Inside the World of Nudist Cooking
It's like regular cooking, but nude
There are millions of nudists in America, and because they are people, they do many of the same things other people do — they just do them naked.
As revealed in a recent New York Times feature detailing the lives of the naked residents of the Lake Como Family Nudist Resort in Lutz, Florida, this roster of otherwise normal tasks and activities nudists happen to perform naked includes cooking, because why wouldn’t it?
According to the Times, however, the connection between food and nudity is more than incidental, with writer Priya Krishna pointing to early connections between nudism and vegetarianism as evidence that “the nudist movement has historically been connected to food.”
That connection still exists today, with food and cooking taking on a variety of different roles in the lives of individuals in the nudist community.
“I feel freer and more imaginative when I am nude while cooking,” one nudist preparing for a nude dinner party told the Times, while another expressed a certain similarity she found between the acts of cooking and being nude. “It is very creative,” Karyn McMullen said. “It is very do-your-own-thing. You take what you want and leave the rest.”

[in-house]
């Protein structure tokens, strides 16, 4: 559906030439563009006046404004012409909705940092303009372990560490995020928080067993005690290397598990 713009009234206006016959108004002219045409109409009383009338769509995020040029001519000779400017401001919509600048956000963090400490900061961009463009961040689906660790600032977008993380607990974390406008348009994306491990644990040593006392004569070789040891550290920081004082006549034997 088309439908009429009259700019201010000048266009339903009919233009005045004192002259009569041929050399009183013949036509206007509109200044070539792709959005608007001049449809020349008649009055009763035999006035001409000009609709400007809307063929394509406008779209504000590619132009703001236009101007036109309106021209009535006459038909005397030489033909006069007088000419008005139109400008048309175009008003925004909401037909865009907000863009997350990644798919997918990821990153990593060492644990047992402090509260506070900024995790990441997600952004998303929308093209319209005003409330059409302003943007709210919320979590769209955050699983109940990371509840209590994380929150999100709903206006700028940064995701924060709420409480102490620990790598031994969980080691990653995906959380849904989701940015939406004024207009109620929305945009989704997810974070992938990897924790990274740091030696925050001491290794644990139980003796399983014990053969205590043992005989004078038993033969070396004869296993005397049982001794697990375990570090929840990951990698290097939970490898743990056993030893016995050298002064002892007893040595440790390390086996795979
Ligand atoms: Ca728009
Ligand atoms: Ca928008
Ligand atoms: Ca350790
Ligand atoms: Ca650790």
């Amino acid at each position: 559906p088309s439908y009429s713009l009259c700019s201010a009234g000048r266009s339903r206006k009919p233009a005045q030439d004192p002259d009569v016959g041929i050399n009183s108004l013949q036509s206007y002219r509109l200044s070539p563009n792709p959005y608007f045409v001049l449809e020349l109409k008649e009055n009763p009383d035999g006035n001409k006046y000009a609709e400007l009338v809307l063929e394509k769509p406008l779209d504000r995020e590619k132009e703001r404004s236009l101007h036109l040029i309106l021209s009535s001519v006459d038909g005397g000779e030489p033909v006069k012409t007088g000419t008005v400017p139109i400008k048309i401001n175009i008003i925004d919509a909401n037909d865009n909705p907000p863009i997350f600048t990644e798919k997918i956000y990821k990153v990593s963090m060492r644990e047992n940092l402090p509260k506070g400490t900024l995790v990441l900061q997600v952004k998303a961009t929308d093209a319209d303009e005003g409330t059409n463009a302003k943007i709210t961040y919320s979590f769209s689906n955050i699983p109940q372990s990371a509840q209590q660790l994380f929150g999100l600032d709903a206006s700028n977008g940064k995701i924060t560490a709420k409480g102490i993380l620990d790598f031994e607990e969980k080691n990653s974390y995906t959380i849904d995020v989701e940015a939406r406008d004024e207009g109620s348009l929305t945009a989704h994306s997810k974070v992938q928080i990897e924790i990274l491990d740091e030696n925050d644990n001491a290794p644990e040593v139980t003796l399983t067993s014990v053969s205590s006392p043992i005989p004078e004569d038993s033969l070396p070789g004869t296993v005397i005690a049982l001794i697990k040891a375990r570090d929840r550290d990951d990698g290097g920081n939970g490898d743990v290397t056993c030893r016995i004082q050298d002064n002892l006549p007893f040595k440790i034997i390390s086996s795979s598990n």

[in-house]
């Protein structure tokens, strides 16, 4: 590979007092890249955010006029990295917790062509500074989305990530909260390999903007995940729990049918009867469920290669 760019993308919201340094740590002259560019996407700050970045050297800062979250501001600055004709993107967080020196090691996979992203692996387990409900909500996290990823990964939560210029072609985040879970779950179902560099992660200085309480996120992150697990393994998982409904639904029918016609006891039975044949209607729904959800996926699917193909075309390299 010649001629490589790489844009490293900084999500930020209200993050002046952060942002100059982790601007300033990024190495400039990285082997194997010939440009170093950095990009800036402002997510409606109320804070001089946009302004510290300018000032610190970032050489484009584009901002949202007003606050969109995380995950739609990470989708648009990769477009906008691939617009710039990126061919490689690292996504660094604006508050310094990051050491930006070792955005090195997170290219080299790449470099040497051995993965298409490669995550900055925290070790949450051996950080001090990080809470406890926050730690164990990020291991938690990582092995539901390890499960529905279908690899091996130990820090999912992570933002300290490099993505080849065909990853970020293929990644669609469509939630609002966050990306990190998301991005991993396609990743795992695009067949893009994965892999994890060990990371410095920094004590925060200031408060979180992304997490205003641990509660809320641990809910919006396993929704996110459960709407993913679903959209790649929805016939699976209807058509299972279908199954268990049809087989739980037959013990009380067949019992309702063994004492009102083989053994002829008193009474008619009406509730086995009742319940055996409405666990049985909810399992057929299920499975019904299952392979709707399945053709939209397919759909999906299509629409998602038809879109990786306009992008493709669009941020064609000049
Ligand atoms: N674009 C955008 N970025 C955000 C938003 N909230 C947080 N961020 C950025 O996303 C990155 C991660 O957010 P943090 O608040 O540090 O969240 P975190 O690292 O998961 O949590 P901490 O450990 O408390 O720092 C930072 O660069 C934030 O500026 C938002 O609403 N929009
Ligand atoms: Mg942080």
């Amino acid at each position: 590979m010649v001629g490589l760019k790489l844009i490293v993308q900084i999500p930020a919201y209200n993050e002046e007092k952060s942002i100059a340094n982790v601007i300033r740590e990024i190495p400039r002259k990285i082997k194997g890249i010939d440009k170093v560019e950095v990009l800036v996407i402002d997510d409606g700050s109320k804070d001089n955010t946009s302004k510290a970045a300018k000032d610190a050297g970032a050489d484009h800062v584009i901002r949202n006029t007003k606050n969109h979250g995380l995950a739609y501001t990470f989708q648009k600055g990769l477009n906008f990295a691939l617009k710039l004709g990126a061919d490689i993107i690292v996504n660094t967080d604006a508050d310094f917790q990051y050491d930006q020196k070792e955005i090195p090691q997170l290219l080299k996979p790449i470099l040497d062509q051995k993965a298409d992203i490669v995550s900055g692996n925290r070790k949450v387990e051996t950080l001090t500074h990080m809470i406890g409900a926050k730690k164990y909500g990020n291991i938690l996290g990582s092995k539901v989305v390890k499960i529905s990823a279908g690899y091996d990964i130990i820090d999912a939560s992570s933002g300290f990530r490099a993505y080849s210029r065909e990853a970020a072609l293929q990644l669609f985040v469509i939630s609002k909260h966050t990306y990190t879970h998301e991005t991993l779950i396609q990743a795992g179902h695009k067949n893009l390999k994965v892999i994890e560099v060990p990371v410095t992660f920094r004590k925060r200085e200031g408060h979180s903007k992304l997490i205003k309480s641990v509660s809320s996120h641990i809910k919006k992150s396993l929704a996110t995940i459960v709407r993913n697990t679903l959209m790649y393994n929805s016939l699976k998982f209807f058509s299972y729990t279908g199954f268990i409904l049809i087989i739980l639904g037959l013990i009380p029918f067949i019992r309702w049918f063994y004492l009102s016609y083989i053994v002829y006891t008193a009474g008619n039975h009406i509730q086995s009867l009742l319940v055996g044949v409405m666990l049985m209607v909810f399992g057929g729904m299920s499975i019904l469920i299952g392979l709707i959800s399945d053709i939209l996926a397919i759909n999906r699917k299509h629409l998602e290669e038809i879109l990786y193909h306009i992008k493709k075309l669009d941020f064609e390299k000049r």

McMullen also cites nudity for helping her accept her body and develop a healthier relationship with food. Once weighing over 300 pounds, McMullen found the unease and embarrassment she felt in plus-size swimwear dissipated when she started stripping down entirely at nude beaches instead. “For the first time, no one was looking at me. No one was judging. I knew right then that this was for me,” she told the Times.
Naked cooking isn’t without its risks, however. “I have scars all over my tummy and the top of my boobs from cooking,” nudist Nancy Rehling told the Times, while McMullen admitted that she typically microwaves precooked bacon rather than frying it herself (for obvious reasons).
However, as various cooks pointed out, certain safety and hygiene concerns are always present in any cooking — nude or otherwise. As McMullen told the Times, “It’s not about the bacon. It’s about the freedom.”
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